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USA 1978
Directed by
Martin Scorsese
117 minutes
Rated G

Reviewed by
Bernard Hemingway
5 stars

The Last Waltz

Often touted as the best filmed rock-concert/doco ever, with a band, well, The Band, celebrating 16 years on the road, red-hot on the night, with a roster of strong songs and a star guest list including Neil Young, Joni Mitchell, Eric Clapton, Bob Dylan, Van Morrison and Muddy Waters plus Marty Scorsese's superior talents overseeing the filming, it is a claim with a good deal of justice, even if one is not a major fan of the style of music played.

For a start, although Woodstock had preceded it by eight years, as a single concert film it was a pioneering effort at this level of technical quality. A relatively obscure outfit given surprise fame when Dylan selected them as his backing band, live The Band reveal themselves as much gutsier than their studio releases would lead one to believe. Indeed when joined by the Muddy Waters and then Eric Clapton they tear up the house in fine rock/blues style.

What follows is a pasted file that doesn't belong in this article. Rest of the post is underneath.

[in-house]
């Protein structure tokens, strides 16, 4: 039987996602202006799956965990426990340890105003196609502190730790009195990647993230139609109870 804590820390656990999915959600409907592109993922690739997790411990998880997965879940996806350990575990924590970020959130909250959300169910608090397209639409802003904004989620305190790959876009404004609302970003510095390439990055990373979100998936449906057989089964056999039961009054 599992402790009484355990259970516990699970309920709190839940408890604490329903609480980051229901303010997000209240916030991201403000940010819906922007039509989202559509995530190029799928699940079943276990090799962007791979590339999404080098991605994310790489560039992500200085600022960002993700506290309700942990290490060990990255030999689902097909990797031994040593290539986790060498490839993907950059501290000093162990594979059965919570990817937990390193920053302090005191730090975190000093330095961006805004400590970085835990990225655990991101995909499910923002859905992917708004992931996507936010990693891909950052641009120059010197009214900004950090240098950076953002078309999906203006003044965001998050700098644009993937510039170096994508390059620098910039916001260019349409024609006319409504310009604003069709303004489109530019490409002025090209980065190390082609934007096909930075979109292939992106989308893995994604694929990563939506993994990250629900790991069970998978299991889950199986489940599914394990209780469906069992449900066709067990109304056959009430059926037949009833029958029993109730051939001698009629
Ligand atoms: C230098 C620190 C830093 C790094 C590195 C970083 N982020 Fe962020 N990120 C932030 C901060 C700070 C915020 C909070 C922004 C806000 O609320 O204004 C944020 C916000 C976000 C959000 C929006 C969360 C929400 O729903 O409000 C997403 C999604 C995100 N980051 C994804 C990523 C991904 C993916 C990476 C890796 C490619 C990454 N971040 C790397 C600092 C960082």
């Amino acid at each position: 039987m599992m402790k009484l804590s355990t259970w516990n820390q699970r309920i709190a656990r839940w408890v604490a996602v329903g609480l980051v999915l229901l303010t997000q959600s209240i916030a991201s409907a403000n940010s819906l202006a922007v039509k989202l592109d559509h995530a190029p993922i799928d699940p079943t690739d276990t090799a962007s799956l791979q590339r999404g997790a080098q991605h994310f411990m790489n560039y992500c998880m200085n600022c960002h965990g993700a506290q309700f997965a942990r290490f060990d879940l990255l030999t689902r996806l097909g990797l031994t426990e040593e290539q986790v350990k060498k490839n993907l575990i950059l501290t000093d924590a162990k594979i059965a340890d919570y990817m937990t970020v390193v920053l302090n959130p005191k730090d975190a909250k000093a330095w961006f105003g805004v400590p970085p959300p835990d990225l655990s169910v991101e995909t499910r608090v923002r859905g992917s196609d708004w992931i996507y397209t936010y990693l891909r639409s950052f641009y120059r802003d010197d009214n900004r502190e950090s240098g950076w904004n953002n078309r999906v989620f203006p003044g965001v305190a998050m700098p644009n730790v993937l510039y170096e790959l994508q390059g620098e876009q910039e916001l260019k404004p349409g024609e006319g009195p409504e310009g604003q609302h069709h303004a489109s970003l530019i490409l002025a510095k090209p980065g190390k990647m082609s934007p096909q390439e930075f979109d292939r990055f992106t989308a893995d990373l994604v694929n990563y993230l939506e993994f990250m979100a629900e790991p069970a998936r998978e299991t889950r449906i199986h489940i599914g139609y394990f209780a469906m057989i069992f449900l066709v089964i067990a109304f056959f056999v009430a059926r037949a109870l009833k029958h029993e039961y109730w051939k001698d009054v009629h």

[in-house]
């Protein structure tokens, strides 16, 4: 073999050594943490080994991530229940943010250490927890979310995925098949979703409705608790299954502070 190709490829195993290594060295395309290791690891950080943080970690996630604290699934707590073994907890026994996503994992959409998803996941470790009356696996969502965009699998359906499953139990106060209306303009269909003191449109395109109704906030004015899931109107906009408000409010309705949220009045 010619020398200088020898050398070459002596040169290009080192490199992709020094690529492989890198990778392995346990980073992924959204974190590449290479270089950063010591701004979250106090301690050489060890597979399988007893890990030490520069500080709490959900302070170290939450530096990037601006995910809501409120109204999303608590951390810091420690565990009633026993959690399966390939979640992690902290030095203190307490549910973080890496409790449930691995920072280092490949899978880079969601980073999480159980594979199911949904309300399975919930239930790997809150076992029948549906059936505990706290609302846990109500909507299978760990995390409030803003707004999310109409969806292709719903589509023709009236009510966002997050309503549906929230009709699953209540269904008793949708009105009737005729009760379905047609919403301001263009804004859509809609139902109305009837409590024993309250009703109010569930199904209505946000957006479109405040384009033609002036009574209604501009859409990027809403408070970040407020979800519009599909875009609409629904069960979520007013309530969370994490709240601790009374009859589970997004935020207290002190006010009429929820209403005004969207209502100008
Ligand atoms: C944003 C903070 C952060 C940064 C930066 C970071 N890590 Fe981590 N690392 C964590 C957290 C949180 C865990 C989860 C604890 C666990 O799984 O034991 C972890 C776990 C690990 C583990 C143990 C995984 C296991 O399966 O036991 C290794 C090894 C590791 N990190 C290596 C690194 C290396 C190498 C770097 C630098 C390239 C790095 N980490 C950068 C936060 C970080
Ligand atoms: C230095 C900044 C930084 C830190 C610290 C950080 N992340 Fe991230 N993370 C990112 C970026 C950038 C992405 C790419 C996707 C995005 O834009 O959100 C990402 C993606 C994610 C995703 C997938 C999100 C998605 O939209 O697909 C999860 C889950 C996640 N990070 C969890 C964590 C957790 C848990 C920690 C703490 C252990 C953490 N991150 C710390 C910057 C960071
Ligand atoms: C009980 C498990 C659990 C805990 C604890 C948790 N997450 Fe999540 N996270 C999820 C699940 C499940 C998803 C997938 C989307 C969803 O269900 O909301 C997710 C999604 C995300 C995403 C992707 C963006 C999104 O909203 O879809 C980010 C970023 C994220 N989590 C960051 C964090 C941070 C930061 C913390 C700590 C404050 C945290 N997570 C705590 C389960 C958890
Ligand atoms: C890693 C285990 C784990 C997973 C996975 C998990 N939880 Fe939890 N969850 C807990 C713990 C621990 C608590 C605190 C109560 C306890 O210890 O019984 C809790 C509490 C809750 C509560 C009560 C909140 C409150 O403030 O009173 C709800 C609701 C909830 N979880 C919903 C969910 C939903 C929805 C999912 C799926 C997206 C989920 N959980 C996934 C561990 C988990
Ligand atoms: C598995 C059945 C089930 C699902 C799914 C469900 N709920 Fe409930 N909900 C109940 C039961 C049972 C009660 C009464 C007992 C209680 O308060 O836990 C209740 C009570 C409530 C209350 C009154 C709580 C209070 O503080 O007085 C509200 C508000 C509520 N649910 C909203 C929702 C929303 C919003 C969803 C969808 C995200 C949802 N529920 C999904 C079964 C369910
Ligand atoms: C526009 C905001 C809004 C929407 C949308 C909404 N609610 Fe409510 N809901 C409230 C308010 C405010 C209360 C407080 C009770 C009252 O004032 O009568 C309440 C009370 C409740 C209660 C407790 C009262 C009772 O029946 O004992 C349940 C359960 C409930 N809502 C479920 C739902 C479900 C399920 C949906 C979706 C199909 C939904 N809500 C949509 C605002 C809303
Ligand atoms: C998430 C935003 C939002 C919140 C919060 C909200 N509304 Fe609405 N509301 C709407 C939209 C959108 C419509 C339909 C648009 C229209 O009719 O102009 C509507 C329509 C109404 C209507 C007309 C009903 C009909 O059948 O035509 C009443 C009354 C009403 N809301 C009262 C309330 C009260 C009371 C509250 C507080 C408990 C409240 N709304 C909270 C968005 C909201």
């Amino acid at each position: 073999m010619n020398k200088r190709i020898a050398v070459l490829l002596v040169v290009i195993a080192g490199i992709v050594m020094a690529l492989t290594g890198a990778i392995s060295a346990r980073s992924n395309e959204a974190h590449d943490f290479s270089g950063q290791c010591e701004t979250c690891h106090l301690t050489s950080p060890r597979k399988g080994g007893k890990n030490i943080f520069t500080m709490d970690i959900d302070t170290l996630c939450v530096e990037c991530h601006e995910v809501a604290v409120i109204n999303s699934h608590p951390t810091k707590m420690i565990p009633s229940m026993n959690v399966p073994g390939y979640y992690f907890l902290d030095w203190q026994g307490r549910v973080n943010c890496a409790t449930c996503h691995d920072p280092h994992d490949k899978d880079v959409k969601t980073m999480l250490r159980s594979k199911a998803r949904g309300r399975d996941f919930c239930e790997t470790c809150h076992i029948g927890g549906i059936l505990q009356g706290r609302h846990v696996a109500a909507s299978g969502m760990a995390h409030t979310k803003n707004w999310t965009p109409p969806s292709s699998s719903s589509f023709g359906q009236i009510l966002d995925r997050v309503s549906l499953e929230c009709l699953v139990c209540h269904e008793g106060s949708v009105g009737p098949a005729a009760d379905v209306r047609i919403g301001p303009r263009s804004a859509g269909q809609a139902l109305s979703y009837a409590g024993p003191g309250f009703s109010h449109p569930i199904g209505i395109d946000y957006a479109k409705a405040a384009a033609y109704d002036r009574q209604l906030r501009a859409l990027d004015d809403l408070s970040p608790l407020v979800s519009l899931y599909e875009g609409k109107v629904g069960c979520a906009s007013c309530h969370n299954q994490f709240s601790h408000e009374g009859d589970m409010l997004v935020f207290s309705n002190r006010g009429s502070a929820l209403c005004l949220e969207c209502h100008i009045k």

Scorsese, who was finishing up work on the way-over-budget New York, New York filmed in 35mm with Vilmos Szigmond and Laszlo Kovacs as cameramen in what was a carefully-controlled production, with even the songs story-boarded to facilitate the seamless camerawork and the floor of San Francisco's Winterland sawn through so that the cameras could be anchored to the building's foundation for image stability. The outcome was a surprisingly vibrant show of tip-top performances by artists at the height of their careers that was captured with rare intimacy and intercut with some revealing backstage interview segments (that with complete lack of self-effacement include the pint-sized director himself).




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